Diazoxide

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Diazoxide
Diazoxide Structural Formula V.1.svg
Names
Trade namesProglycem
Clinical data
Pregnancy
category
  • AU: C
  • US: C (Risk not ruled out)
Routes of
use
By mouth, intravenous
Defined daily dose0.3 gram [1]
External links
AHFS/Drugs.comMonograph
Legal
License data
Legal status
Pharmacokinetics
Protein binding90%
MetabolismLiver oxidation and sulfate conjugation
Elimination half-life21-45 hours
ExcretionKidney
Chemical and physical data
FormulaC8H7ClN2O2S
Molar mass230.67 g·mol−1
3D model (JSmol)
Melting point330 to 331 °C (626 to 628 °F)
  (verify)

Diazoxide, sold under the brand name Proglycem, is a medication used to treat low blood sugar due to a number of specific causes.[2] This includes islet cell tumors that cannot be removed and leucine sensitivity.[2] It can also be used in refractory cases of sulfonylurea toxicity.[3] It is generally taken by mouth.[2]

Common side effects include high blood sugar, fluid retention, low blood platelets, a fast heart rate, increased hair growth, and nausea.[2] Other severe side effects include pulmonary hypertension and heart failure.[2] It is chemically similar to thiazide diuretics.[2] It works by decreasing insulin release from the pancreas and increasing glucose release by the liver.[2]

Diazoxide was approved for medical use in the United States in 1973.[2] It is on the World Health Organization's List of Essential Medicines, the safest and most effective medicines needed in a health system.[4] It is available as a generic medication.[5] In the United States as of 2019 it costs about US$1500 per month.[6] In the United Kingdom this amount costs the NHS about £59.[5]

Medical uses

Diazoxide is used as a vasodilator in the treatment of acute hypertension or malignant hypertension.[7]

Diazoxide also inhibits the secretion of insulin by opening ATP-sensitive potassium channel of beta cells of the pancreas; thus, it is used to counter hypoglycemia in disease states such as insulinoma (a tumor producing insulin)[8] or congenital hyperinsulinism.

Diazoxide acts as a positive allosteric modulator of the AMPA and kainate receptors, suggesting potential application as a cognitive enhancer.[9]

Dosage

The defined daily dose is 0.3 gram (parenteral)[1]

Side effects

Diazoxide interferes with insulin release through its action on potassium channels.[10] Diazoxide is one of the most potent openers of the K+ ATP channels present on the insulin producing beta cells of the pancreas. Opening these channels leads to hyperpolarization of cell membrane, a decrease in calcium influx, and a subsequently reduced release of insulin.[3] This mechanism of action is the mirror opposite of that of sulfonylureas, a class of medications used to increase insulin release in Type 2 Diabetics. Therefore, this medicine is not given to non-insulin dependent diabetic patients.

The Food and Drug Administration published a Safety Announcement in July 2015 highlighting the potential for development of pulmonary hypertension in newborns and infants treated with this drug.[11]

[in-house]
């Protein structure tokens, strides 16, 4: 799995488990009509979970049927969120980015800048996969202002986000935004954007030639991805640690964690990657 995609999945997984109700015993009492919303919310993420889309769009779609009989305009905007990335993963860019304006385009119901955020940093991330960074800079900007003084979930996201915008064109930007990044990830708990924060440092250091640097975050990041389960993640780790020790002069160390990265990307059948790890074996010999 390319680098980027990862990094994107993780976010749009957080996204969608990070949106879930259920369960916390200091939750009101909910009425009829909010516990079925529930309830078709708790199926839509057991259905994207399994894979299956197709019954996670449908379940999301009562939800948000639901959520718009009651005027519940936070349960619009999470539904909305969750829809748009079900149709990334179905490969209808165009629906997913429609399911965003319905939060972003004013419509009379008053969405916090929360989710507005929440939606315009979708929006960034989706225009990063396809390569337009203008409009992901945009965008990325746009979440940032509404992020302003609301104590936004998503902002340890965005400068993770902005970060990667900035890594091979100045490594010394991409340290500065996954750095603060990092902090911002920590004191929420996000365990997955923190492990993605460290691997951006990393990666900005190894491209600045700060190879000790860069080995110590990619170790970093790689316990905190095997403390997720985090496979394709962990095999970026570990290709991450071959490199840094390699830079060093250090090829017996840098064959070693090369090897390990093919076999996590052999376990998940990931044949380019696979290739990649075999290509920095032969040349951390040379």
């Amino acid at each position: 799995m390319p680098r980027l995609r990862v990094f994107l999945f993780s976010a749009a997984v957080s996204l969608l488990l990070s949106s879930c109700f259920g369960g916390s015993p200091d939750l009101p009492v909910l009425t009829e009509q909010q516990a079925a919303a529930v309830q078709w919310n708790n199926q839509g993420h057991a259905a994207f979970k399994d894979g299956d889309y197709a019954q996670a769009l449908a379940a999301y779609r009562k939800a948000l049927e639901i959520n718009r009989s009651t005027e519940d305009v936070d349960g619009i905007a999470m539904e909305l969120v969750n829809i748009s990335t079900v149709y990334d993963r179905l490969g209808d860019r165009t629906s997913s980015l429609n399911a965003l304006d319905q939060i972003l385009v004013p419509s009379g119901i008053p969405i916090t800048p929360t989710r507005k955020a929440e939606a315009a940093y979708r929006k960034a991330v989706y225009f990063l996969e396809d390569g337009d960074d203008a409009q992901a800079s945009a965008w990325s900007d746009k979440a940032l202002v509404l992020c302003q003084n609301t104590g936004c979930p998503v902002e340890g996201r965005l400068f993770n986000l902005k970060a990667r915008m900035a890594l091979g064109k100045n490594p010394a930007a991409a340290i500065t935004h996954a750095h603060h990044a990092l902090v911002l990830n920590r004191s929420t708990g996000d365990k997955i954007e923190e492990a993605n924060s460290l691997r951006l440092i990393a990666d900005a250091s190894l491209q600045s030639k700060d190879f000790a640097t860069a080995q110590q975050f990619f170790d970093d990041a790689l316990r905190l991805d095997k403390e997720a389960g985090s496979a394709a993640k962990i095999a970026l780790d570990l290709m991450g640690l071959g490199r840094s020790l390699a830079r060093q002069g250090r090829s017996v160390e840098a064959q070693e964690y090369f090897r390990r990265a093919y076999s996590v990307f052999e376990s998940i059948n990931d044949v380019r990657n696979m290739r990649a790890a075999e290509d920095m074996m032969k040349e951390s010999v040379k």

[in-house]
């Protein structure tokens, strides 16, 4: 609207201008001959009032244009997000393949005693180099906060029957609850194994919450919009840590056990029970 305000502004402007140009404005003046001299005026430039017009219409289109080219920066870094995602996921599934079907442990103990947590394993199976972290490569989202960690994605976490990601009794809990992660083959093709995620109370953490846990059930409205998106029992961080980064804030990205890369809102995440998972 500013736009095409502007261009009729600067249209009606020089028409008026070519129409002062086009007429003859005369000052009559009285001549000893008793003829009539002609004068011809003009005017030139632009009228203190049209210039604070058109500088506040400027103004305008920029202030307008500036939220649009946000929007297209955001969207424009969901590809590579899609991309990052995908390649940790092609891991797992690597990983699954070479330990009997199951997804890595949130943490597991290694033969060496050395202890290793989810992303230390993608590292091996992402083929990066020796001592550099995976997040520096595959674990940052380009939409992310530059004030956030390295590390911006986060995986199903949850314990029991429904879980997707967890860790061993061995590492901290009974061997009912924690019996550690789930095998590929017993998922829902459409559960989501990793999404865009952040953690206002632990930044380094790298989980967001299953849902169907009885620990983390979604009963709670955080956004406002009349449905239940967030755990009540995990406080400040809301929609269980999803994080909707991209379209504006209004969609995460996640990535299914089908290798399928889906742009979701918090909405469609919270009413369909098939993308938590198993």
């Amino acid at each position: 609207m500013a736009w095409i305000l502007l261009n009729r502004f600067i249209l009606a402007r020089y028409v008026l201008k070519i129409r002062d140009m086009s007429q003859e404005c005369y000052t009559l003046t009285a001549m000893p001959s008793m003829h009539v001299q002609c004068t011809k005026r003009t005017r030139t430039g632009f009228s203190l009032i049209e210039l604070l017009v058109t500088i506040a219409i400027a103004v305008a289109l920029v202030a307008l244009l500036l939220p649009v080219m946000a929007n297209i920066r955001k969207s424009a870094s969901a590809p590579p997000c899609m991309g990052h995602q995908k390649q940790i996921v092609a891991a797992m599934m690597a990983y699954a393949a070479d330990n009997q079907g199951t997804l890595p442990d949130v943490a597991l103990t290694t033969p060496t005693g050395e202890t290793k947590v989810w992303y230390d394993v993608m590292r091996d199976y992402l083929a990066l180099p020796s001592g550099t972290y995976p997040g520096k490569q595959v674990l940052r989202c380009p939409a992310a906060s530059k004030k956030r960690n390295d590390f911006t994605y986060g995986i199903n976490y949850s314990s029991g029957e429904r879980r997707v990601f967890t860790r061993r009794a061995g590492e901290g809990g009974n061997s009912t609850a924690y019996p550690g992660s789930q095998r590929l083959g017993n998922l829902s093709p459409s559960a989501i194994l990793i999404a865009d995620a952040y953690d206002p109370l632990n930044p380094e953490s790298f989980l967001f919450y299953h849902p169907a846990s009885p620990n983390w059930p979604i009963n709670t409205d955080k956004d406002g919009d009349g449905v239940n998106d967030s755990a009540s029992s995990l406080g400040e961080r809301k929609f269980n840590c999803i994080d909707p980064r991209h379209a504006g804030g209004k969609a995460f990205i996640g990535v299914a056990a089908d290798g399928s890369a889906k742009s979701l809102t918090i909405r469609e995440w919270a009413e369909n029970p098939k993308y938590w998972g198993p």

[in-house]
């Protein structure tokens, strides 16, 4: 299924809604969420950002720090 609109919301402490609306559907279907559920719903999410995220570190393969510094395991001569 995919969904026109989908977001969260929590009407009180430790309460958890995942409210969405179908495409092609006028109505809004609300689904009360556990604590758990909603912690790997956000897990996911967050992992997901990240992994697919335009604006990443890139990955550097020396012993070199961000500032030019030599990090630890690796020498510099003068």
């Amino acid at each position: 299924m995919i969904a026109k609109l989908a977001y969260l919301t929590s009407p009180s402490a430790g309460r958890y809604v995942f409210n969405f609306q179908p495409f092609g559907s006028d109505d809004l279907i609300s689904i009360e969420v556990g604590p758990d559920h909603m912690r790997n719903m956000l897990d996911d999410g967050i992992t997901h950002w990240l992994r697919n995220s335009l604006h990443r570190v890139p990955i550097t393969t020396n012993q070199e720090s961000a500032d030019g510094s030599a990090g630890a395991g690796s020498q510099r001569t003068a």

See also

References

  1. 1.0 1.1 "WHOCC - ATC/DDD Index". www.whocc.no. Retrieved 11 September 2020.
  2. 2.0 2.1 2.2 2.3 2.4 2.5 2.6 2.7 "Diazoxide Monograph for Professionals". Drugs.com. Retrieved 11 October 2019.
  3. 3.0 3.1 Doyle, Máire E.; Egan, Josephine M. (2003-03-01). "Pharmacological Agents That Directly Modulate Insulin Secretion". Pharmacological Reviews. 55 (1): 105–131. doi:10.1124/pr.55.1.7. ISSN 1521-0081. PMID 12615955.
  4. World Health Organization (2019). World Health Organization model list of essential medicines: 21st list 2019. Geneva: World Health Organization. hdl:10665/325771. WHO/MVP/EMP/IAU/2019.06. License: CC BY-NC-SA 3.0 IGO.
  5. 5.0 5.1 British national formulary : BNF 76 (76 ed.). Pharmaceutical Press. 2018. p. 708. ISBN 9780857113382.
  6. "Proglycem Prices, Coupons & Patient Assistance Programs". Drugs.com. Retrieved 11 October 2019. Typical dose is 3mg/kg * 70 kg * 30 days = 6,300 mg at 11.58 per 50 mg
  7. van Hamersvelt HW, Kloke HJ, de Jong DJ, Koene RA, Huysmans FT (August 1996). "Oedema formation with the vasodilators nifedipine and diazoxide: direct local effect or sodium retention?". Journal of Hypertension. 14 (8): 1041–5. doi:10.1097/00004872-199608000-00016. PMID 8884561.closed access
  8. Huang Q, Bu S, Yu Y, et al. (January 2007). "Diazoxide prevents diabetes through inhibiting pancreatic beta-cells from apoptosis via Bcl-2/Bax rate and p38-beta mitogen-activated protein kinase". Endocrinology. 148 (1): 81–91. doi:10.1210/en.2006-0738. PMID 17053028.open access
  9. Randle, John C.R.; Biton, Catherine; Lepagnol, Jean M. (15 November 1993). "Allosteric potentiation by diazoxide of AMPA receptor currents and synaptic potentials". European Journal of Pharmacology. 247 (3): 257–65. doi:10.1016/0922-4106(93)90193-D. PMID 8307099.closed access
  10. Panten, Uwe; Burgfeld, Johanna; Goerke, Frank; Rennicke, Michael; Schwanstecher, Mathias; Wallasch, Andreas; Zünkler, Bernd J.; Lenzen, Sigurd (1989-04-15). "Control of insulin secretion by sulfonylureas, meglitinide and diazoxide in relation to their binding to the sulfonylurea receptor in pancreatic islets". Biochemical Pharmacology. 38 (8): 1217–1229. doi:10.1016/0006-2952(89)90327-4. PMID 2650685.
  11. "FDA Drug Safety Communication: FDA warns about a serious lung condition in infants and newborns treated with Proglycem (diazoxide)" (Press release). Food and Drug Administration. July 16, 2015. Retrieved 2015-07-19.

External links

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